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First Lieutenant Felix Moncla and Second Lieutenant Robert Wilson

The "Kinross Case", so called for the name of the air force base (AFB) from which the plane departed, involves the disappearance of a fighter jet and its crew, pilot Felix Moncla and radar observer Robert Wilson, sent to investigate an unknown object that was tracked on radar.

This is a photograph of a F-89 Scorpion fighter jet.

The history of the Kinross Case began on November 23, 1953. A US Air Force F-89 jet fighter was scrambled from the Kinross AFB in Michigan. The plane known as the Scorpion was sent on an "active air defense mission" to intercept an "unknown object." Speculation as to the identity of the object has been the subject of debate for over 50 years.

American officials claim that the object was simply a Canadian aircraft, while Canadian officials deny the claim, citing that there were no Canadian aircraft in the vicinity at the time of the incident.

The following is extracted from the official accident report:

Aircraft took off at 2322 Zebra 23 Nov 53 on an active Air Defense Mission to intercept an unknown aircraft approximately 160 miles Northwest of Kinross Air Force Base. The aircraft was under radar control throughout the interception. At approximately 2352 Zebra, the last radio contact was made by the radar station controlling the interception. At approximately 2355 Zebra, the unknown aircraft and the F-89 merged together on the radar scope. Shortly thereafter, the IFF signal disappeared from the radar scope. No further contact was established with the F-89. (The next 16 or so letters as well as the entire next sentence have been blacked out by Air Force censors) An extensive aerial search has revealed no trace of the aircraft. The aircraft and its crew are still missing.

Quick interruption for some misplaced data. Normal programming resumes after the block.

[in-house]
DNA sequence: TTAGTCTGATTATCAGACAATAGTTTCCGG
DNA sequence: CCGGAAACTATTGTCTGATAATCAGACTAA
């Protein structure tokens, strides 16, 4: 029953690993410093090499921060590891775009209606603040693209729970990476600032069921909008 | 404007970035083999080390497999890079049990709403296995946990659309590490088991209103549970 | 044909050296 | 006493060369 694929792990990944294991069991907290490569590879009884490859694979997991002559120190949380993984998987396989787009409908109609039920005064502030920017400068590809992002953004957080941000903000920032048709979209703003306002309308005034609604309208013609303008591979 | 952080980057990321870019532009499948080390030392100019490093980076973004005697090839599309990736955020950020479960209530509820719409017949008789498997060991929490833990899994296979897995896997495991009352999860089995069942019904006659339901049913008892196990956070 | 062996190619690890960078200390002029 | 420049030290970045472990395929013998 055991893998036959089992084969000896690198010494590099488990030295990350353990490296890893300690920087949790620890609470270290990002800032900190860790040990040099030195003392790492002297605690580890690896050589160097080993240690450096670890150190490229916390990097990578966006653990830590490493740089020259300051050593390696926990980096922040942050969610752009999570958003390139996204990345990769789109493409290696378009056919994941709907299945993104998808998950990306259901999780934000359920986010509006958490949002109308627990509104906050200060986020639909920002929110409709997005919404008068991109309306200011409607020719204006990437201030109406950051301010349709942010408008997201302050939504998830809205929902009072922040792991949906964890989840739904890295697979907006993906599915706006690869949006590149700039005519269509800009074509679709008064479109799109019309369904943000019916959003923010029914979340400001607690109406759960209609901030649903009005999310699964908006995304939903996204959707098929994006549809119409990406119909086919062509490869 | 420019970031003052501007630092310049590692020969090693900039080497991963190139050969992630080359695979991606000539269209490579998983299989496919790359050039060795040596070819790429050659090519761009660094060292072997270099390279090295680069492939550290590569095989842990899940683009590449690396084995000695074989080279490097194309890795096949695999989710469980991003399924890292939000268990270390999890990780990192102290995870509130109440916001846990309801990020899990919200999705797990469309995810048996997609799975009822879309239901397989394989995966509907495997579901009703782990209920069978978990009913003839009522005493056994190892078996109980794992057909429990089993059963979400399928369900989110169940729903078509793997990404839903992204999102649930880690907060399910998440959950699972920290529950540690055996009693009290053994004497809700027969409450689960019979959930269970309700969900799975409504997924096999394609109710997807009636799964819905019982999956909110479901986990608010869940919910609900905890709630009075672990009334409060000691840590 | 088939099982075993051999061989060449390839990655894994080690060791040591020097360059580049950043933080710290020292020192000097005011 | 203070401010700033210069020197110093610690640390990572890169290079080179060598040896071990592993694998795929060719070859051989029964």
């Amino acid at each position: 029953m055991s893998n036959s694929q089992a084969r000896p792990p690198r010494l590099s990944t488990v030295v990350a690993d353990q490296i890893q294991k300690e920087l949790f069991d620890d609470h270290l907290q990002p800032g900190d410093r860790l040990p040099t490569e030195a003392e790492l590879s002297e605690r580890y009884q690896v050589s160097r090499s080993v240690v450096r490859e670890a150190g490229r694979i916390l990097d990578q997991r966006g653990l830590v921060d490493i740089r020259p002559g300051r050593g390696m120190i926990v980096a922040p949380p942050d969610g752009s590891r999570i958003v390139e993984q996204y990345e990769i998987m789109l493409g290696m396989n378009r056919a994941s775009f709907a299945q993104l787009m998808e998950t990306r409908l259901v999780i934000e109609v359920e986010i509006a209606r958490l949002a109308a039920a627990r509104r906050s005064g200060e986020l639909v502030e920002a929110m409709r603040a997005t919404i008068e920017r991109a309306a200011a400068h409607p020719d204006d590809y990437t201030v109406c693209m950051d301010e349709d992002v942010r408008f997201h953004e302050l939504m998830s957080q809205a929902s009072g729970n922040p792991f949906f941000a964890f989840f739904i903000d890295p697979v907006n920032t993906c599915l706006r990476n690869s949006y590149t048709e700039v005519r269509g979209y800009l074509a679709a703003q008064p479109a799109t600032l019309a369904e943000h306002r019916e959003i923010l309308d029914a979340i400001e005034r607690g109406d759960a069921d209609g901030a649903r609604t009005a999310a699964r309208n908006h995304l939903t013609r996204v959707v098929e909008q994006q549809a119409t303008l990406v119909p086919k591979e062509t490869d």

Radar operators claim that the F-89 and the unknown object seemed to merge on their radar screens. At about the same time as the "blips" seemed to collide, both voice and identification friend or foe (IFF) contact were lost. According to reports, after the two objects came together, only one object, the original rogue object remained and it appeared not be affected as it continued on its original course and speed.

A large scale search was immediately launched. It's important to note that the aircraft was lost in late November and although the weather was stable, it was winter, snow covered the ground and the water of Lake Superior was freezing.



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